Second Treatise of Government by John Locke Term Paper
- Length: 5 pages
- Subject: Black Studies - Philosophy
- Type: Term Paper
- Paper: #83665533
Excerpt from Term Paper :
Second Treatise of Government," by John Locke is a revolutionary philosophical work that directly opposed the idea of absolutism.
Absolutism held that the best form of government was autocratic, and was based on both the belief in the Divine Right of Kings and the theory of natural law, as espoused by Thomas Hobbes in Leviathan. In the context of the absolutism of Louis XIV, and the political events surrounding Oliver Cromwell, Locke's "Second Treatise of Government" was clearly a revolutionary work on the structure and purpose of political authority.
One of the greatest debates of the 16th and 17th centuries was over the nature of political authority. The belief in divine right of kings that had once held sway over the Western world was quickly dissolving. In its place was a rapidly emerging idea of individualism that took form with the Renaissance and the French Revolution, and took root in the ideas of the great Western philosophers like John Locke.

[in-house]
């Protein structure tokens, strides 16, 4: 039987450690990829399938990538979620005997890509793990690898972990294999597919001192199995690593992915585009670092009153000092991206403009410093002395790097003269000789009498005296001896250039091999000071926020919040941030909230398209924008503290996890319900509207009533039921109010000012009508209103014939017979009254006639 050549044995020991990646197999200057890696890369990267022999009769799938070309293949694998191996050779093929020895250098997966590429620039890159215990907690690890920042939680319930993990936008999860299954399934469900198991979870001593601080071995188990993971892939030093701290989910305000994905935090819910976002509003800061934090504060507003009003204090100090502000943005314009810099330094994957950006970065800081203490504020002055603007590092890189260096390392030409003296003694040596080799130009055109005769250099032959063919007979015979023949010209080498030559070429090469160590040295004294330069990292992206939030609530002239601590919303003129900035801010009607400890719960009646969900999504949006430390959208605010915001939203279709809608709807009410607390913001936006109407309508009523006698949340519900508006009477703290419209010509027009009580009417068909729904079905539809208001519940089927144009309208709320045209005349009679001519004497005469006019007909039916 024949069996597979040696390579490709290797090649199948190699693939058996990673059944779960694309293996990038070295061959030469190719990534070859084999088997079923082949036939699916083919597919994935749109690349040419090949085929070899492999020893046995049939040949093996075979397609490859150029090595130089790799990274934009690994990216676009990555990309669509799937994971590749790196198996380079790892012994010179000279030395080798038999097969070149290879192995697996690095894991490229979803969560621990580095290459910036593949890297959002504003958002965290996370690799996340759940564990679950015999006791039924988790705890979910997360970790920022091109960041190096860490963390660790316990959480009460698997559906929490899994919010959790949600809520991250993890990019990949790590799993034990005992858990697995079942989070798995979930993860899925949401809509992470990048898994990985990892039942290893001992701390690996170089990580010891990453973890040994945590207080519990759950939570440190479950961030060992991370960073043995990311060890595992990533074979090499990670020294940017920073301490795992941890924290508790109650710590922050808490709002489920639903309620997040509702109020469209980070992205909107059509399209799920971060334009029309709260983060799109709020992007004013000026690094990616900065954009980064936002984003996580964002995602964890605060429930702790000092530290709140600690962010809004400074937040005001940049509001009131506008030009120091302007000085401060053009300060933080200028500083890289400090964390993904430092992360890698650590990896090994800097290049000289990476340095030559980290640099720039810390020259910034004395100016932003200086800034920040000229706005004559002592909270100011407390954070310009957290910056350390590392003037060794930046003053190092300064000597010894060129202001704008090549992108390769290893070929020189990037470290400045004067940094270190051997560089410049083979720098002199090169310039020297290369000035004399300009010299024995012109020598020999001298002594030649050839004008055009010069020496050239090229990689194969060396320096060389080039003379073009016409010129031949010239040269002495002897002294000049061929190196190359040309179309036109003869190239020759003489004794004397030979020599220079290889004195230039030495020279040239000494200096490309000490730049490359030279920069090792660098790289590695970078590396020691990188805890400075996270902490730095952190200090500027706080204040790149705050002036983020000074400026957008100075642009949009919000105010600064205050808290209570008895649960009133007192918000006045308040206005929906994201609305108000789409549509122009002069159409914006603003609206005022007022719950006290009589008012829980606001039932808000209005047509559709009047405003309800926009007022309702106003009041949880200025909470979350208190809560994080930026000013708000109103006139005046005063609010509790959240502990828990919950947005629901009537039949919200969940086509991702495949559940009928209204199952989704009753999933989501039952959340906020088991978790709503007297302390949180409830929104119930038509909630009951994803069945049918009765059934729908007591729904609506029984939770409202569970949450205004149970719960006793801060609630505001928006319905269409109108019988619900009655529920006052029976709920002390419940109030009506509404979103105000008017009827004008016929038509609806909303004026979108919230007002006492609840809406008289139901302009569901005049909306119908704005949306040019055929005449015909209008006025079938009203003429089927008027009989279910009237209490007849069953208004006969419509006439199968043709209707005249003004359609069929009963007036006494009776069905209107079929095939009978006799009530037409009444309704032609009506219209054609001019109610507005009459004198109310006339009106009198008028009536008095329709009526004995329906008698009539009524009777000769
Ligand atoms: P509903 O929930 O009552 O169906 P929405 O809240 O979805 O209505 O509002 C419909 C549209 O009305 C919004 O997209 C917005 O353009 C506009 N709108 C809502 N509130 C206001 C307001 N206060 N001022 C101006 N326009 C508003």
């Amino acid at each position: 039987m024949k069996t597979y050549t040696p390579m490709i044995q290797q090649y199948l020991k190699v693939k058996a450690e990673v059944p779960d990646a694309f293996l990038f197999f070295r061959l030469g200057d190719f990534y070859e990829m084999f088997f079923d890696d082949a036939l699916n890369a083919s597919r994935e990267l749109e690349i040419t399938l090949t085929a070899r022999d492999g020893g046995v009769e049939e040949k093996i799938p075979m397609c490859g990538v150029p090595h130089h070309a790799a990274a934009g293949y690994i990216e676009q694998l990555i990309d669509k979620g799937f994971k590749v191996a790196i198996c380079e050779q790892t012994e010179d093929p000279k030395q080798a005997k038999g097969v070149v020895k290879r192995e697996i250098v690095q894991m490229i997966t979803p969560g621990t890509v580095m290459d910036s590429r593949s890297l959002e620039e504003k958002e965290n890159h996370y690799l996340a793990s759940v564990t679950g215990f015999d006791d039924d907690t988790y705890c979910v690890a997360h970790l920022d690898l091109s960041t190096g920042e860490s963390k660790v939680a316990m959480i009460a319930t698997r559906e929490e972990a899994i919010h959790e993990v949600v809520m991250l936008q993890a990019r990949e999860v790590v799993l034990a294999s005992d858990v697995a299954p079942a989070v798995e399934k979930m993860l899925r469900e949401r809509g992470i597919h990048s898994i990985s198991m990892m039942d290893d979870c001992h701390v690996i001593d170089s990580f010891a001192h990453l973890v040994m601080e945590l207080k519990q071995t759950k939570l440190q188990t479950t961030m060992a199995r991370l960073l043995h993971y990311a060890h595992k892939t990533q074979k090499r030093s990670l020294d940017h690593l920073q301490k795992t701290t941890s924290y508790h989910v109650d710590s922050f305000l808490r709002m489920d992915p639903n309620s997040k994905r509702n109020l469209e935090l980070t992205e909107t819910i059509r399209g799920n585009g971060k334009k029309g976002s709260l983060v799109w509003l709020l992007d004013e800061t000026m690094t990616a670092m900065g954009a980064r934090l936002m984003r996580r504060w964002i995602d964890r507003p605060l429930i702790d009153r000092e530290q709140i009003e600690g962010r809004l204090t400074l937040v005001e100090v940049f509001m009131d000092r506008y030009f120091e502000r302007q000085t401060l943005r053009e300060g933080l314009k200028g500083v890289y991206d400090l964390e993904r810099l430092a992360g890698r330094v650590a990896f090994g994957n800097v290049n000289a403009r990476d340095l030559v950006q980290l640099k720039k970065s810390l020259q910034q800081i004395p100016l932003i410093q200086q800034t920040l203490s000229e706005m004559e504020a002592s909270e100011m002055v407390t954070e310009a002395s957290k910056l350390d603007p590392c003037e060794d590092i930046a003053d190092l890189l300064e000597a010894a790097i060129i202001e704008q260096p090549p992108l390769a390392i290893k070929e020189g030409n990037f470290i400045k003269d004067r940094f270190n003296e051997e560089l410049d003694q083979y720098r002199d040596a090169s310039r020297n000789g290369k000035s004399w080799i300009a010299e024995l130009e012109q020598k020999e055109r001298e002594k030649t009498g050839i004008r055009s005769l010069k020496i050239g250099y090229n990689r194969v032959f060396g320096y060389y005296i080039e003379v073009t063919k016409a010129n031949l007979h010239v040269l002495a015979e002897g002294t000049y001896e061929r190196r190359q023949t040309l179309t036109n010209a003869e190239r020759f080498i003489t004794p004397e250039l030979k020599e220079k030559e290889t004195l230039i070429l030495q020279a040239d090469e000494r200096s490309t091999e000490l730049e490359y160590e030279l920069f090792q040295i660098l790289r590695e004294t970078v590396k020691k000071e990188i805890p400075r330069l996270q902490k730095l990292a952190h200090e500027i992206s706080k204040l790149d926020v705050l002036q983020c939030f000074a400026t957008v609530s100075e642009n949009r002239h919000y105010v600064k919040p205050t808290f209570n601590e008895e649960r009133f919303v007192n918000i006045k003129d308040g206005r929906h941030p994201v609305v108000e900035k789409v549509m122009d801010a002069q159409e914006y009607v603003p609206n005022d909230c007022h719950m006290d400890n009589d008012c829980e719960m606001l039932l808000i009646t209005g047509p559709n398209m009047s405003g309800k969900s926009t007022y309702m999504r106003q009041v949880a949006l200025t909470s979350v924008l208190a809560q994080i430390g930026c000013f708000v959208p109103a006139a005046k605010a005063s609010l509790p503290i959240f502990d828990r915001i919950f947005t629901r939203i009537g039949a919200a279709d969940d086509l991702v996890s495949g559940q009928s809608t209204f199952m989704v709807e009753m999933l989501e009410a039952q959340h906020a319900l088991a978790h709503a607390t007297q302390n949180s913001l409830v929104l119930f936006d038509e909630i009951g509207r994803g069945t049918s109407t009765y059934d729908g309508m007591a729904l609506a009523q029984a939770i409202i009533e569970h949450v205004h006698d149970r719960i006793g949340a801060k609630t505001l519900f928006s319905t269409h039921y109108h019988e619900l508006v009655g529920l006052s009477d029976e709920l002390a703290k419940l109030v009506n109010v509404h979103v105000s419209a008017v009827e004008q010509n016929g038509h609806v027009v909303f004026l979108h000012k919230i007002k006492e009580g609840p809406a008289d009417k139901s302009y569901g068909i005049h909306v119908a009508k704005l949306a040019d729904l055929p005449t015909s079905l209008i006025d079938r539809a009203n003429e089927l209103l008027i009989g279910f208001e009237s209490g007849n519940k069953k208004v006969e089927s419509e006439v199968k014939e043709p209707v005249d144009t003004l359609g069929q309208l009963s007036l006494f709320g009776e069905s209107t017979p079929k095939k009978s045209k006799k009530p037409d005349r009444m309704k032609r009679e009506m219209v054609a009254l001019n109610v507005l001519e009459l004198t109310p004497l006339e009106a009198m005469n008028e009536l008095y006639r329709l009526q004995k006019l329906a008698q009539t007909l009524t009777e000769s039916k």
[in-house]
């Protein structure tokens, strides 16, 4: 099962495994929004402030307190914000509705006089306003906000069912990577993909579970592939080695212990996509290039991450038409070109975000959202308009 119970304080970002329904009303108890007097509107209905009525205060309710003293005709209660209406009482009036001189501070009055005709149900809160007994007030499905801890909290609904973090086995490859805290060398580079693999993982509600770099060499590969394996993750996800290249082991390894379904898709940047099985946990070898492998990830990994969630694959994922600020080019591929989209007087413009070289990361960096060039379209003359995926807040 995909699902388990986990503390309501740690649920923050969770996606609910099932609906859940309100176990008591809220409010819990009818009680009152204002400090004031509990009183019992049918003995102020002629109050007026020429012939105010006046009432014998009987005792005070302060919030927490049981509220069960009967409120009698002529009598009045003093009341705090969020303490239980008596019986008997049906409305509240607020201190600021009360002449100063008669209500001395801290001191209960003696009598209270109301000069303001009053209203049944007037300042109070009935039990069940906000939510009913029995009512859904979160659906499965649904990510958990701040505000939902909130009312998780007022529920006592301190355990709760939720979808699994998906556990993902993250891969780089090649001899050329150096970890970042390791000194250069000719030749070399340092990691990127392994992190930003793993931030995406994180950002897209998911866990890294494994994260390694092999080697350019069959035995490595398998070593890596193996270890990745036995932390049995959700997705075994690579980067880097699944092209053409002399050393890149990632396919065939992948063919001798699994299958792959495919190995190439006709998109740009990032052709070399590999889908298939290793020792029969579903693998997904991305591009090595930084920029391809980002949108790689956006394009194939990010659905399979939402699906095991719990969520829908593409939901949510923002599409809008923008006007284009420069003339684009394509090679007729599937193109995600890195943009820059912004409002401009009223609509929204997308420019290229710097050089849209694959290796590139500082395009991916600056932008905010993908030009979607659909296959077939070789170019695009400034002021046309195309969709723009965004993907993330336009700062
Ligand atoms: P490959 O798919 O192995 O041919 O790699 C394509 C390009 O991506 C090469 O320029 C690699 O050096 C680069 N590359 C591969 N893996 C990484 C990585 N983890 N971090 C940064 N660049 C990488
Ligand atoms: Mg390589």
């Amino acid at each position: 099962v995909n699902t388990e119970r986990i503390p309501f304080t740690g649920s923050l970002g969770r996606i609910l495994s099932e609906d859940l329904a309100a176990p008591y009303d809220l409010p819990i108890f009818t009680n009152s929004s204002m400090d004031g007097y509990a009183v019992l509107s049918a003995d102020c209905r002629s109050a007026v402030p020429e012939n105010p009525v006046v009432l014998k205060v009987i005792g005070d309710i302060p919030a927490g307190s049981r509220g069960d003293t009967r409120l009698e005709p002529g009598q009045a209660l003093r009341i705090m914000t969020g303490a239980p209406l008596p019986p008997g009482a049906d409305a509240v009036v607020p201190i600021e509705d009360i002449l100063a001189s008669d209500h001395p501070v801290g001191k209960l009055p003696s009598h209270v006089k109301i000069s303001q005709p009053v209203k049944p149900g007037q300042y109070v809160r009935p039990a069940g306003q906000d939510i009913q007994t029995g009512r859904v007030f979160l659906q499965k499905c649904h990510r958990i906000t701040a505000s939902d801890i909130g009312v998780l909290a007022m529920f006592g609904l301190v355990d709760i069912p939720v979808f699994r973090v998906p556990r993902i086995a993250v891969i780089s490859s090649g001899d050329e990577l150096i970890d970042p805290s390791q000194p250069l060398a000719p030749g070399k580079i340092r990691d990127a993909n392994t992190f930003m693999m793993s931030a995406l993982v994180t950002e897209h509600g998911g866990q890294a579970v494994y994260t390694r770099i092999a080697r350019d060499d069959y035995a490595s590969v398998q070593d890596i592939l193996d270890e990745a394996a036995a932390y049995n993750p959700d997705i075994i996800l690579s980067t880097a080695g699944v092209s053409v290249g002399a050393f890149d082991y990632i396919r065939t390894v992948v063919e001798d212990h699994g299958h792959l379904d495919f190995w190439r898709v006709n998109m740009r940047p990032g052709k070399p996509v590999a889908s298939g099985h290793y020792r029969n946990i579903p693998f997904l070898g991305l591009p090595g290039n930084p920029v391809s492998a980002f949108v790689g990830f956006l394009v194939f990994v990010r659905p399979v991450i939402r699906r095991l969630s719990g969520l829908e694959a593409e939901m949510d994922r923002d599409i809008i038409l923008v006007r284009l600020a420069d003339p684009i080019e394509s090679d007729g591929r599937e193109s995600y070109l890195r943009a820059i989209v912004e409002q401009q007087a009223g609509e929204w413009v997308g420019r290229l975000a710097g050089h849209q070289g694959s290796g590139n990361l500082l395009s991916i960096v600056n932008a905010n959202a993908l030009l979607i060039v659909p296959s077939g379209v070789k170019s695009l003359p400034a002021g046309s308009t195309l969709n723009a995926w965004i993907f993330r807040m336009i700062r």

In Chapters 2 through 8 of his "Second Treatise of Government," the great philosopher John Locke delved deeply into the nature of political authority, and the conditions under which the members of a civil society could be justified in ending a political society and forming a new one.
One of the core principles in democratic thought is the belief that all men are created free and equal. Locke noted, "there being nothing more evident, than that the creatures of the same species and rank, promiscuously born to all the same advantages of nature, and the use of the same faculties, should also be equal one amongst another without subordination or subjection" (Chapter 2, Sect.4).
Locke was a liberal political philosopher, and believed that individual freedom and consent formed the basis of modern civil law. Locke felt that men were created by nature, free, "equal and independent" (Chapter 2, Sect. 6). Each man had his own idea of the common good, and held his own natural rights. Locke felt that in the state of nature, natural law compelled individuals to defend their life, freedom and property, and punish and judge those who violated their natural rights. Locke notes, "every man hath a right to punish the offender, and be executioner of the law of nature" (Chapter 2, Sect. 8).